On February 17, Rhodes Cook, Senior Columnist for Larry J. Sabato’s Crystal Ball posted a blog stating in the title that “The Big Sort” continues. In his blog, Rhodes points out that the number of “super landslide” counties (where a presidential candidate wins 80% or more of the popular vote) grew from less than 200 out of 3100 or so counties in 2004 to nearly 700 counties in 2020. Donald Trump won “fully 95%” of those 700 counties that were almost entirely rural.
Cook borrows the term “The Big Sort” from Bill Bishop’s book of that title, published in 2008, which advanced the thesis that “Americans [are] clustering into communities of like-minded folk.” Cook asserts “That clustering, at least at the political level, has only increased since then.” John Burnett draws and expands upon Cook’s research, writing in his article for NPR, that “America is growing geographically polarized — red zip codes are getting redder and blue zip codes are getting bluer. People appear to be sorting.”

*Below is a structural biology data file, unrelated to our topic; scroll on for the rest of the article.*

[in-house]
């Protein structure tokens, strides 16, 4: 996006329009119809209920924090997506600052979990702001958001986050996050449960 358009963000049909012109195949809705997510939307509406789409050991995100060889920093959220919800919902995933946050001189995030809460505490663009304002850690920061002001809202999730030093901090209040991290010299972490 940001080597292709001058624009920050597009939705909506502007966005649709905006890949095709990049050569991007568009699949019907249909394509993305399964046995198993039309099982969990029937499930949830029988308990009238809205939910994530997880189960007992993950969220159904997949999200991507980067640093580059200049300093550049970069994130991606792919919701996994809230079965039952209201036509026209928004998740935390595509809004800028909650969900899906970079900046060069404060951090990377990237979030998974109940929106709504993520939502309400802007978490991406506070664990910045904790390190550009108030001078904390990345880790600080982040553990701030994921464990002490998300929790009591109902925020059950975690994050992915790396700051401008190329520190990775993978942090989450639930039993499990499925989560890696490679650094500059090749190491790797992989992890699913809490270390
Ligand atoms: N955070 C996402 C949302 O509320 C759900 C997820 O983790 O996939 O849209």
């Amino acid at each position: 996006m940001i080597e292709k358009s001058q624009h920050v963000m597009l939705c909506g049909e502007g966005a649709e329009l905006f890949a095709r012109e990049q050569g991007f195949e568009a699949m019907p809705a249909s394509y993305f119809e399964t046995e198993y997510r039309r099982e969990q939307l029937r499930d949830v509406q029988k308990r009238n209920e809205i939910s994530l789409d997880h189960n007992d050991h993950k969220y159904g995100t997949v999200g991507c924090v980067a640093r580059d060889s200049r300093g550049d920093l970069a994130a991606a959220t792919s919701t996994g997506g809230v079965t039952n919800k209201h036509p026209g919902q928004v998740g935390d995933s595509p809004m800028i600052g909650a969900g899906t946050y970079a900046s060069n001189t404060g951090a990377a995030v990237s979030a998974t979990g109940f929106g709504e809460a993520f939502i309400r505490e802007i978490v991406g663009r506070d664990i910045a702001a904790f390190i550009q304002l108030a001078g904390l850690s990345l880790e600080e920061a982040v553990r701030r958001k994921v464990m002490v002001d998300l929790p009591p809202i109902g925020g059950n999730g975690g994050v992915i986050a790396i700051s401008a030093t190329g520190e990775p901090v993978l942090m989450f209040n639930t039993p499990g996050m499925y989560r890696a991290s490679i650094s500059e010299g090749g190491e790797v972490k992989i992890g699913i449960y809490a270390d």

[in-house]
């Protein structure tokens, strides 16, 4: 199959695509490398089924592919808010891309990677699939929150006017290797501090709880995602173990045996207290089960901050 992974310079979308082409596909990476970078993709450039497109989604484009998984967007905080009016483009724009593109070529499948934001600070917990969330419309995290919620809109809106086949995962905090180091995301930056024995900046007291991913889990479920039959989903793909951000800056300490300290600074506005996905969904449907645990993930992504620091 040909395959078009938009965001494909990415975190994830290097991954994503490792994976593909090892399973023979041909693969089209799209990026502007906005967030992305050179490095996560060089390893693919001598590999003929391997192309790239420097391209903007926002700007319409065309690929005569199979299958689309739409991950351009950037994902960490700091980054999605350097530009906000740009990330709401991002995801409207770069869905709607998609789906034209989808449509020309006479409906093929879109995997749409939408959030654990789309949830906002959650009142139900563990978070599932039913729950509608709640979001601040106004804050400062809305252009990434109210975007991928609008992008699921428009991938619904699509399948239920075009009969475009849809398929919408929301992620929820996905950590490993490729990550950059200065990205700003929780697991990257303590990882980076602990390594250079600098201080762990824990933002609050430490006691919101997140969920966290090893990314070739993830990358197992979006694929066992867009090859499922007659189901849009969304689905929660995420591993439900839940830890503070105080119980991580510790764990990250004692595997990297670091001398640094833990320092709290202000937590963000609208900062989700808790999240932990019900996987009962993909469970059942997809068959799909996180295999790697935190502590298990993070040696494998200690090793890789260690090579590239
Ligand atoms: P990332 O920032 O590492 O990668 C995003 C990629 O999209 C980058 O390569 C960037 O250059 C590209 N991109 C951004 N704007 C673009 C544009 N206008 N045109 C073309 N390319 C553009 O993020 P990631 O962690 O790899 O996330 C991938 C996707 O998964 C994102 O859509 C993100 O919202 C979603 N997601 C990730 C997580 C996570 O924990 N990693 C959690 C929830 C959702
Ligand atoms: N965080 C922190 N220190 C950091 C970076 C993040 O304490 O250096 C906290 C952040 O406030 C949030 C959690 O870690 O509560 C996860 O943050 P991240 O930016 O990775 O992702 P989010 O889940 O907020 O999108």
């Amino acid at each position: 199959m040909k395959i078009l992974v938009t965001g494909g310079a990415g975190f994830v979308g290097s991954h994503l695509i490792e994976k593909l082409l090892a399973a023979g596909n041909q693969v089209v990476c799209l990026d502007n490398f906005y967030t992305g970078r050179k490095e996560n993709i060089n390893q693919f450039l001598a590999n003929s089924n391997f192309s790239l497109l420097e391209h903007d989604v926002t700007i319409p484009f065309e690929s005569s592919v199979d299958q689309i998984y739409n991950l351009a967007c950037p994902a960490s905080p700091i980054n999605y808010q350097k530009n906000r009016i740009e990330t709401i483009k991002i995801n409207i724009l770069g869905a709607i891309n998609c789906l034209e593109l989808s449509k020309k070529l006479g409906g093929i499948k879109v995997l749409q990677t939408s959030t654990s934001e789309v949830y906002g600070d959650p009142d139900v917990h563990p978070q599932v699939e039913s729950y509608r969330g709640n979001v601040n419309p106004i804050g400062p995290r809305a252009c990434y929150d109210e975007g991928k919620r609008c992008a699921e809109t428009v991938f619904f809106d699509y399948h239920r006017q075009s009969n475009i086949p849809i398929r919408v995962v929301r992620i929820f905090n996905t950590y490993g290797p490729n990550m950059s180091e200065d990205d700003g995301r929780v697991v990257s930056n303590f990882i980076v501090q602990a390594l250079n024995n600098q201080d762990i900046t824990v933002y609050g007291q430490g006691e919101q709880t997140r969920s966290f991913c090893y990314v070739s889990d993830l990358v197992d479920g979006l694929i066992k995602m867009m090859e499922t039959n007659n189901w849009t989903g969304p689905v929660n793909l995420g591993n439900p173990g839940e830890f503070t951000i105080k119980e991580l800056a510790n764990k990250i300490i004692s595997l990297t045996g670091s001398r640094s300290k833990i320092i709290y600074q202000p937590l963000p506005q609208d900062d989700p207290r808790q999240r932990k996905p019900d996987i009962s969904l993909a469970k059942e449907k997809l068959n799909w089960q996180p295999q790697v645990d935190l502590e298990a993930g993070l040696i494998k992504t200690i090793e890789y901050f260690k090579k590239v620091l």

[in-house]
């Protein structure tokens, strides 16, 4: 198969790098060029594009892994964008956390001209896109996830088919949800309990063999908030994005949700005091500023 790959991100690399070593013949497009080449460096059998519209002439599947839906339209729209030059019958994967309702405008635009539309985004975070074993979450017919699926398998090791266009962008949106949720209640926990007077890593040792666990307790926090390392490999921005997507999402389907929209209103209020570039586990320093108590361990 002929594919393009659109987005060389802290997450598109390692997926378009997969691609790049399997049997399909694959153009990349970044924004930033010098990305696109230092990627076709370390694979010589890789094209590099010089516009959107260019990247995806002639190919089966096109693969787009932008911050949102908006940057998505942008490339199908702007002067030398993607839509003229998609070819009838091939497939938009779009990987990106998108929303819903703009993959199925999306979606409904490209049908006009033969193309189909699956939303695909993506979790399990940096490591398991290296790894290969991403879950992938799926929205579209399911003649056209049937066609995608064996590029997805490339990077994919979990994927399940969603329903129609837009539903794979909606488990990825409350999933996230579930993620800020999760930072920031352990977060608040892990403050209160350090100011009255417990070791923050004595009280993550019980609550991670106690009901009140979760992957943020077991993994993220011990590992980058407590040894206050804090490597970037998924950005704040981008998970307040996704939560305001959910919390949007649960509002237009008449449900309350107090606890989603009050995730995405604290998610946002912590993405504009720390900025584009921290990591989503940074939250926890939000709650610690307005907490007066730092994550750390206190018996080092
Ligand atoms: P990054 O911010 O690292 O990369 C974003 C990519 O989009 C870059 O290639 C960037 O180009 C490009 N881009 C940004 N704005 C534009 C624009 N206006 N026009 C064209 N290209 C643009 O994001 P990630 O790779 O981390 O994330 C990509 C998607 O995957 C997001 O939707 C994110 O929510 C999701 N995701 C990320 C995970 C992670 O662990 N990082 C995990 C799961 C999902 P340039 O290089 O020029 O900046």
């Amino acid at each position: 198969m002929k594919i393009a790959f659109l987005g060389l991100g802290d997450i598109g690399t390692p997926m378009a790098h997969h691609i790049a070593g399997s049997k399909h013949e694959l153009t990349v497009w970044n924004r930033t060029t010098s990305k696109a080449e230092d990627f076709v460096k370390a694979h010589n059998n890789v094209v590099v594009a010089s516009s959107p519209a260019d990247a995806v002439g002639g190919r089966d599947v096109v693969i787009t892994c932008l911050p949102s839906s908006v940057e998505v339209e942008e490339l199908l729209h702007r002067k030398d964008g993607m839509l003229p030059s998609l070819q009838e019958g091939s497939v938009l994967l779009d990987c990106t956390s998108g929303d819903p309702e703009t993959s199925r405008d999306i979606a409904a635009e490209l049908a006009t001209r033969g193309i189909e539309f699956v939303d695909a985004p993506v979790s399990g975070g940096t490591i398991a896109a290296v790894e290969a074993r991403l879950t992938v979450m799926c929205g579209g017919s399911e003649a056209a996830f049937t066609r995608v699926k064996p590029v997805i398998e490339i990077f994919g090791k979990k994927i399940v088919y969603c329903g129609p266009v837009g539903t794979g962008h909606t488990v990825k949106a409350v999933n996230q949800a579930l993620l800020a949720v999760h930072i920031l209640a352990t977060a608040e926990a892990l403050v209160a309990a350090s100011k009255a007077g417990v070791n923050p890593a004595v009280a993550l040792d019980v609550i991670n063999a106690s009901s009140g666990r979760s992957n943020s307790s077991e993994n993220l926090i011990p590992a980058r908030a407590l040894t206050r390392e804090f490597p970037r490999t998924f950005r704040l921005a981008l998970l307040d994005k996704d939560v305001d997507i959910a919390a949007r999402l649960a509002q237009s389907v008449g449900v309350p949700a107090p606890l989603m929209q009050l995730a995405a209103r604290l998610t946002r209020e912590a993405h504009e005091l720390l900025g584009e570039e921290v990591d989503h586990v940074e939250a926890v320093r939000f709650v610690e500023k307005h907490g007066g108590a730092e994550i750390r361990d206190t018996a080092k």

We agree with Cook, Bishop, and Burnett, the degree of political polarization has intensified. People are not only sorting in terms of where they live physically. They are also sealing — sealing themselves off from hearing or considering any views that differ from their own.
As we have commented in past blogs, this segregation has turned us into enemies of each other and infected our American mind and memory. We have examined this condition in extensive detail in those and other blogs. There is no need to do so here.